Opened the shutters & lighted the kitchen fire.  Shook my sooty thing in the dusthole & emptied the soot there.  Swept & dusted the rooms & hall.  Laid the hearth and got breakfast up.  Clean’d 2 pairs of boots.  Made the beds & emptied the slops.  Clean’d and washed the breakfast things up.  Clean’d the plate, clean’d the knives & got dinner up.  Clean’d away.  Clean’d the kitchen up; unpack’d a hamper.  Took two chickens to Mrs Brewer’s & brought the message back.  Made a tart & pick’d and gutted two ducks & roasted them.  Clean’d the steps & flags on my knees.  Blackheaded the scraper in front of the house; clean’d the street flags too on my knees.  Wash’d up in the scullery. Clean’d the pantry on my knees and scour’d the tables.  Scrubbed the flags around the house & clean’d the window sills.  Got tea for the Master and Mrs. Warwick…Clean’d the privy & Passage & scullery floor on my knees.  Wash’s the dog & cleaned the sinks down.  Put the supper ready for Ann to take up, for I was too dirty & tired to go upstairs.  Wash’d in a bath & to bed.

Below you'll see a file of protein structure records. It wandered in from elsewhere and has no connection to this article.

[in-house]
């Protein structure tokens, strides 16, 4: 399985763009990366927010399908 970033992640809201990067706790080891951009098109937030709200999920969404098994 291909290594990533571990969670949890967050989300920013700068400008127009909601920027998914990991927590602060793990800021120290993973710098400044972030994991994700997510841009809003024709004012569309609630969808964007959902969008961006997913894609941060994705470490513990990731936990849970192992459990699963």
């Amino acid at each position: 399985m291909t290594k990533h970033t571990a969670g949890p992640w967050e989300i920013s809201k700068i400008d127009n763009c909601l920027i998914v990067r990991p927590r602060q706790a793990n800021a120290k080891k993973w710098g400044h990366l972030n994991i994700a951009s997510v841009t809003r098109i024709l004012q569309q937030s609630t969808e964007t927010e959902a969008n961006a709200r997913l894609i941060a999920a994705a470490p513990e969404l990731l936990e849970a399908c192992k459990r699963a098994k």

It's thanks to her tedious diary that we know anything about a typical servant’s life.  But the reason she kept this diary at all is quite interesting: for 36 years, she secretly dated then married her employer, Arthur Munby. The diary was for him.

My latest release is on sale for 99 cents.  The Marshal's Mission.

Wednesday, September 18, 2019

EMMA LANGDON - and Power of Words

Post by Doris McCraw
writing as Angela Raines

Image may contain: 9 people, people smiling, text and outdoor

This is a re-posting

Entrance to the Gold Coin Mine, Victor, CO.
photo property of the author
Emma F. Langdon and the Power of Words

THE state of Colorado ceased under the administration of James H. Peabody, to be republican in its form of government, and became a military oligarchy. The expressed will of the people was ignored by their chosen representatives; thus bringing upon the state a series of calamities, the magnitude of which may now readily be seen.”

The above is taken from the introduction to Emma's book “The Cripple Creek Strike, A History of Industrial Wars in Colorado 1903-4-5”. Regardless of your belief in who was right or wrong during this tumultuous time, this book is considered the definitive work on the region and events of the time and area. That it is written by a woman makes it even more amazing.